Critical Reflections on Lisbeth Sommerbeck’s book ‘The Client-Centred Therapist in Psychiatric Contexts’
(Person-Centred Practice, 2003, Vol. 11, No. 2, pp. 106-113)
Wonderful and good
In Internet discussion, two pillars of the person-centred approach recently pronounced ‘The Client-Centred Therapist in Psychiatric Contexts’ by Lisbeth Sommerbeck (2003a), ‘wonderful’ (Jerrold Bozarth), and a ‘clearly and beautifully written’ book that should be read by ‘anyone working in a medical or psychiatric context’ or ‘anyone working with seriously disturbed clients outside these setting’ (C. H. ‘Pat’ Patterson).
There was also a further positive endorsement which (rather unusually) came from Lisbeth Sommerbeck herself (hereafter I’ll use her first name as knowing her personally it seems over formal and stuffy to refer to her as ‘Sommerbeck’). Lisbeth records that having the book in her hands for the first time and reading ‘a little of it’, she thought it ‘a good book’, albeit that she ‘found some points that I think the author could have clarified better, and even some points that I, perhaps, disagree with, or may come to disagree with, although, for the moment…, I find myself in as close agreement with the author as it, I think, is humanly possible’ (2003b:1).
Leaving aside the conundrum of Lisbeth critiquing her own work from an external frame of reference by entering into an internal frame of reference of an external framing of her own internal frame of reference, is theClient-Centred Therapist in Psychiatric Contexts ‘good’, ‘wonderful’, a must read—especially for someone like me working in what Lisbeth dubs ‘a psychiatric context’?
Well it certainly was ‘a must read’ for me, given that I’d accepted a free copy of the book on condition that I provide a written comment.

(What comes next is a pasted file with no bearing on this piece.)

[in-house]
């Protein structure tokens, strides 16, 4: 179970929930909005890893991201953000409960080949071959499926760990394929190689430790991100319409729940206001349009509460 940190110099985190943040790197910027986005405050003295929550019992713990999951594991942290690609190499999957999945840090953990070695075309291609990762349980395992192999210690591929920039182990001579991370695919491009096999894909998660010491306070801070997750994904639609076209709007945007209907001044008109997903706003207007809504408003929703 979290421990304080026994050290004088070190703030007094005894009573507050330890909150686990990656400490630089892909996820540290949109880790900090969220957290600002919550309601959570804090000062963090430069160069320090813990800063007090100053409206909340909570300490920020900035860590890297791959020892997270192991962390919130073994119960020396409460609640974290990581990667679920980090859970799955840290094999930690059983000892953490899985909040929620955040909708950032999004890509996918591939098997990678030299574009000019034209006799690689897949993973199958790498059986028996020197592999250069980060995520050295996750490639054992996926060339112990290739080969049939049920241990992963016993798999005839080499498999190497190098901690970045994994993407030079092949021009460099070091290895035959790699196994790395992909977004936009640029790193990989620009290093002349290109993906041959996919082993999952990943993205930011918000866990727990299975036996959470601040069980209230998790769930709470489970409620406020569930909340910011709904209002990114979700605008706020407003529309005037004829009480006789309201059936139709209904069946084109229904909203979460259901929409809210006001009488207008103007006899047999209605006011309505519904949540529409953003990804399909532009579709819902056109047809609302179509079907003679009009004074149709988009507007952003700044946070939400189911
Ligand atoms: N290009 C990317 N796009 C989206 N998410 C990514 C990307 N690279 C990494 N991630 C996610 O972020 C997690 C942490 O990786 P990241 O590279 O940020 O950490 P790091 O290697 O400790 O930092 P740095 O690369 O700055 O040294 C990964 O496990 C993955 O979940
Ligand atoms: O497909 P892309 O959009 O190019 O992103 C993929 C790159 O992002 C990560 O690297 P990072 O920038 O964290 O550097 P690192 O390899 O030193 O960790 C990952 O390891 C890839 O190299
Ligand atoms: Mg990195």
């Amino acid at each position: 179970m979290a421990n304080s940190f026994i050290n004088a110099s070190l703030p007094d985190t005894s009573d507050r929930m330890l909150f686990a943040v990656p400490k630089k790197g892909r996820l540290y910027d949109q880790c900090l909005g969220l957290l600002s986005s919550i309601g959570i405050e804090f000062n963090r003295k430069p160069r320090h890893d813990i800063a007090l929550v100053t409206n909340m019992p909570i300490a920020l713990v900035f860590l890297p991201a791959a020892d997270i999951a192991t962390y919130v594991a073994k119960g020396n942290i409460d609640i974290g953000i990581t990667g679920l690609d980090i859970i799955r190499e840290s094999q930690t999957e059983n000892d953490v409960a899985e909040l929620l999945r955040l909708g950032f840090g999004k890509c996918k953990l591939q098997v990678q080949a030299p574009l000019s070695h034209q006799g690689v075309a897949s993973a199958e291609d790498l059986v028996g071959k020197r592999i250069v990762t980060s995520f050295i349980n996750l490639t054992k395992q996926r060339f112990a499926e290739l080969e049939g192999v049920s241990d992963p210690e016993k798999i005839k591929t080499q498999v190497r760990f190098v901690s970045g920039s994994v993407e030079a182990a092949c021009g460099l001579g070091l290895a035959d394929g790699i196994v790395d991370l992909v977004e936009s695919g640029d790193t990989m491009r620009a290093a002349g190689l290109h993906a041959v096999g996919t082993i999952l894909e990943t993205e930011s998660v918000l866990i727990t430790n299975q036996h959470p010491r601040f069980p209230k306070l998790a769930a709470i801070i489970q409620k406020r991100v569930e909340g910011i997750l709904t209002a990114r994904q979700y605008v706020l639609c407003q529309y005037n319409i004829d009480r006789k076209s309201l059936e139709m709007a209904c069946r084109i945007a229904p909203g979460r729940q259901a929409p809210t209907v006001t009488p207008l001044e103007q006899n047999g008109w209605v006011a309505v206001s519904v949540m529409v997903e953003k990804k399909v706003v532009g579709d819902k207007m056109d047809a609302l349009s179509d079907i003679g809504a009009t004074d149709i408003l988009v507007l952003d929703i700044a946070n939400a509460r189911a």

As to whether it is ‘wonderful’ or ‘good’, I certainly agree that there are major parts of Lisbeth’s book that are wonderful and good—especially those parts that deal with the nitty-gritty of being an effective client-centred therapist with individual clients whose psychological processing is that of madness or near-madness. I am sure that other person-centred practitioners apart from myself will find especially valuable the case study vignettes that Lisbeth employs to illustrate her way of working with individual clients, clients who are ‘out of contact’ and whose ‘destructive potentials’ are easily triggered. In these vignettes Lisbeth includes transcripts and a clear explication of Garry Prouty’s pre-therapy techniques. They are accounts that leave me in no doubt that Lisbeth does a good and sometimes wonderful job with her clients.
This said, it would be incongruent of me not to admit that in another respect I had major difficulties with Lisbeth’s book. These difficulties relate to the general principle that Lisbeth sets forth as the guiding principle for the client-centred therapist wishing to work in an effective and harmonious fashion in a psychiatric institutional context. In this regard, I have to admit that I would have had fewer difficulties if Lisbeth had not adopted such a broad frame of reference; if she had adopted a focus that was more specific and personal and chosen a title like, ‘My work as a client-centred therapist in a psychiatric hospital’. However, she doesn’t and instead uses the general term ‘the client-centred therapist’, asserting that ‘although this book is written from within the context of a psychiatric hospital, much of it should be easily applicable to other less extreme, psychiatric contexts’ (2003a: 1).
Well I am afraid to say that key aspects of what Lisbeth proposes in her book are not applicable to the less extreme, psychiatric context that I work in, certain of which I shall detail later. Such lack of applicability is closely bound up with Lisbeth’s aforementioned guidance principle for the client-centred therapist working in a psychiatric institution. It is upon the nature of this principle and Lisbeth’s explication of it that I wish to focus some critical reflections. Adoption of the principle, claims Lisbeth, enables the client-centred therapist to transcend the fundamental divide generally taken to exist between, on the one hand, the theory and practice of client-centred therapy and the person-centred approach, and, on the other, the theory and practice of psychiatry.
Real or illusory?